Abstract: This comment reconciles conflicting hypotheses about the effect of ad-valorem tariffs on the average quality of imports. Contrary to Krishna (1990), it is shown that the effect is independent of market structure. It is shown that the effect depends instead on whether or not consumers are restricted to purchasing only one variety.


"An Empirical Investigation of Outcome Reversals in n-Winner Elections," published in Public Choice.

Abstract: This paper uses thermometer ratings of public figures by a sample of voters to investigate the empirical incidences of outcomes reversals in a common n-winner voting system, in which voters must vote for n candidates and the top n vote-getters win. An outcome reversal occurs if an increases in the number of vacancies causes a winning candidate to become a loser, or if a Condorcet candidate is not among the top n vote- getters. Using these real-world rank orderings by voters, we find that these reversals occur with surprisingly high frequency.

91-11 BALVERS, RONALD J. and Jeffrey H. Bergstrand.

"The Distribution of World Wealth and Equilibrium Exchange Rates."

Abstract: Extending the closed-economy equilibrium literature, cf. Lucas (1987), this paper generates closed-form theoretical solutions for the real exchange rate, relative (per capita) consumption and relative wealth from a stochastic, dynamic, general equilibrium model of two countries' representative consumers, in the notable absence of perfect pooling. In contrast with Stockman (1980),Lucas (1982) and others, the two consumers differ fundamentally in terms of preferences, initial endowments, and consumption opportunities. The solutions offer insight into the robust cross-sectional relationship between relative per capita GDPs and relative national price levels established in Kravis and Lipsey (1983, 1987, 1988) in a manner consistent with equilibrium exchange rate theories and the productivity-differentials model of Balassa (1964). Applications of panel data from Summers and Heston (1988) to the model's reduced-form and structural equations yields economically-plausible estimates of taste parameters and suggests that the United States has had a lower rate of time preference of average that ten other OECD countries.

91-12 BALVERS, RONALD J. and Thomas Cosimano.

"Periodic Learning about Hidden State Variables," published in Journal of Economic Dynamics and Control.

Abstract: In active learning models the value function is necessarily convex in the priors. Hence, in combination with a concave objective, the decision problem in each period need not become concave so that nonconvexity problems are inherent. This paper considers and objective that unambiguously implies a quasi convex decision problem and highlights the effect of nonconvexity, on active learning. In such an environment a trigger policy for learning is optimal: When the dynamic marginal cost of uncertainty is less that the dynamic average cost the minimum amount of learning is optimal. As a result, uncertainty builds until the inequality is reversed. At that trigger point the maximum amount of learning is chosen for one period, uncertainty falls and the cycle then repeats itself.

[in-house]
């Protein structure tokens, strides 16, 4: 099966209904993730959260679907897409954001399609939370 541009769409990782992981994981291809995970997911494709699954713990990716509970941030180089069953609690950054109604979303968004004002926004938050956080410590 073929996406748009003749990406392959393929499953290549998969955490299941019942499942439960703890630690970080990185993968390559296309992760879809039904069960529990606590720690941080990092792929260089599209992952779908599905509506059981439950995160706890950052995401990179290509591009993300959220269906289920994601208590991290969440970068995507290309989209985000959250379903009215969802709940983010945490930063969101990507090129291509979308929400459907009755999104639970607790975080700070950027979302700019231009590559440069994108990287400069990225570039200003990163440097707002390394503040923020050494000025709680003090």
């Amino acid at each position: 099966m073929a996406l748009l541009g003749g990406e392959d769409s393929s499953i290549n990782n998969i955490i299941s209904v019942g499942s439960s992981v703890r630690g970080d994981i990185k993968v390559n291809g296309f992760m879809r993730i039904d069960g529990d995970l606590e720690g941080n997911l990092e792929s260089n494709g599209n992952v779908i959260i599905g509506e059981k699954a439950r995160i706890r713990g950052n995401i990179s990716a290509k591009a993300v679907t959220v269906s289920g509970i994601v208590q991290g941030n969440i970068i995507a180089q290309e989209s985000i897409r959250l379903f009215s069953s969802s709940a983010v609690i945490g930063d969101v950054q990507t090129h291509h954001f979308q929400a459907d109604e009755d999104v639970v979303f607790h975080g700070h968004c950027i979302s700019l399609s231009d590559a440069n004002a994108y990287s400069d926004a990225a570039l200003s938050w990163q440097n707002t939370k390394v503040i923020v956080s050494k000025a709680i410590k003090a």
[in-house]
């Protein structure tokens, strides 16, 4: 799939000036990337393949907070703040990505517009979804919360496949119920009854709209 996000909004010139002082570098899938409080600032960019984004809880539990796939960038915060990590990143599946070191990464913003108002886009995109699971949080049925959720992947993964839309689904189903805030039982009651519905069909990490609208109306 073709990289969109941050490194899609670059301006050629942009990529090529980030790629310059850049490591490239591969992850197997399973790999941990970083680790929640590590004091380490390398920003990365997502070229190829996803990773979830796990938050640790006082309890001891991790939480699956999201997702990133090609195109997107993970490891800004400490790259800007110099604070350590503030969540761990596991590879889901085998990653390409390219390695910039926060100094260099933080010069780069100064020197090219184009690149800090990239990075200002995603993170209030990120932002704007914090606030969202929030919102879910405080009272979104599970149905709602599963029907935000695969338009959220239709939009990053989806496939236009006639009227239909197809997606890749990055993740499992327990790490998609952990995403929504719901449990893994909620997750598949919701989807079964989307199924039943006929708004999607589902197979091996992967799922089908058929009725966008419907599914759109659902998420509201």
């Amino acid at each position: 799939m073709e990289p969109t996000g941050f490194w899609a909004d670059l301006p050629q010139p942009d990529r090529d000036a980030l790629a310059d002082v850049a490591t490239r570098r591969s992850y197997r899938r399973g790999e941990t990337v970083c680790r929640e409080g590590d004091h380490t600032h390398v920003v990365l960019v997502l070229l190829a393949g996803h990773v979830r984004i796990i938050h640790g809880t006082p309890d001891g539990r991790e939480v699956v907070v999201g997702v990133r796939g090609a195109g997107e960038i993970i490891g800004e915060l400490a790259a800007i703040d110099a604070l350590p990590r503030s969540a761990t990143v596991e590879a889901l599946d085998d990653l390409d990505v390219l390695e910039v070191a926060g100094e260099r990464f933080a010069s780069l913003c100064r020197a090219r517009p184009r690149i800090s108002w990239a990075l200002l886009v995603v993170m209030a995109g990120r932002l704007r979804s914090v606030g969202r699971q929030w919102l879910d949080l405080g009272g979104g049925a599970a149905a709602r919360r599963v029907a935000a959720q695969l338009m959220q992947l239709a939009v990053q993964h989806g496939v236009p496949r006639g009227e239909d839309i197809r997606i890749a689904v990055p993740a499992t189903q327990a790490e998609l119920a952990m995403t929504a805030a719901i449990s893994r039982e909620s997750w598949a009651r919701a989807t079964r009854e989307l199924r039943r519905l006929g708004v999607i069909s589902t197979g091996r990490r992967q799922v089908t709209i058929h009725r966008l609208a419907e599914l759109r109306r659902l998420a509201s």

"A Keynesian General Equilibrium Model with Competitive Firms and Rational Expectations," published in Zeitschrift für Nationalökonomie.

Abstract: A keynesian general equilibrium model is developed from Neoclassical principles. The model is based on competitive firm behavior, and optimizing agents that form expectations rationally. Firms determine their product price to maximize expected profits. Non- neutrality results follow from micro foundations that view firms as committing to a price and output level before actual demand is observed. It follows that optimal output levels are in part determined by demand conditions. In the general equilibrium framework, increases in government spending lead to welfare-improving increases in aggregate output.

91-14 BALVERS, RONALD J. and Norman C. Miller.

"Factor Demand under Conditions of Product Demand and Supply Uncertainty," published in Economic Inquiry.

Abstract: The paper develops a theory of factor demand that is implicit in the literature on the theory of the firm under uncertainty, and that encompasses the traditional neo-classical factor demand and Keynesian effective factor demand. The model allows factor demand and output to move positively with product demand, even with a constant product price. This, in turn, permits real wages to move procyclically in response to product demand shocks. In addition the model provides a new perspective on the "adding-up" problem (which posits that total factor payments exceed output if increasing returns to scale exist) and generates positive profits that are similar in spirit to those of Frank Knight.

91-15 ACHARYA, ARNAB and Michael Spagat.

"Individual Savings with Random Pricing, Rationing, Queuing, Taxation, and a Second Economy."

Abstract: We develop a model of consumption and savings in an infinite horizon economy with random quantity and queue rationing of good on a 1st economy, goods freely available at higher prices on a 2nd economy, random prices and taxation. We prove that the wealth distribution will converge to a unique invariant distribution. We study in detail a linear example.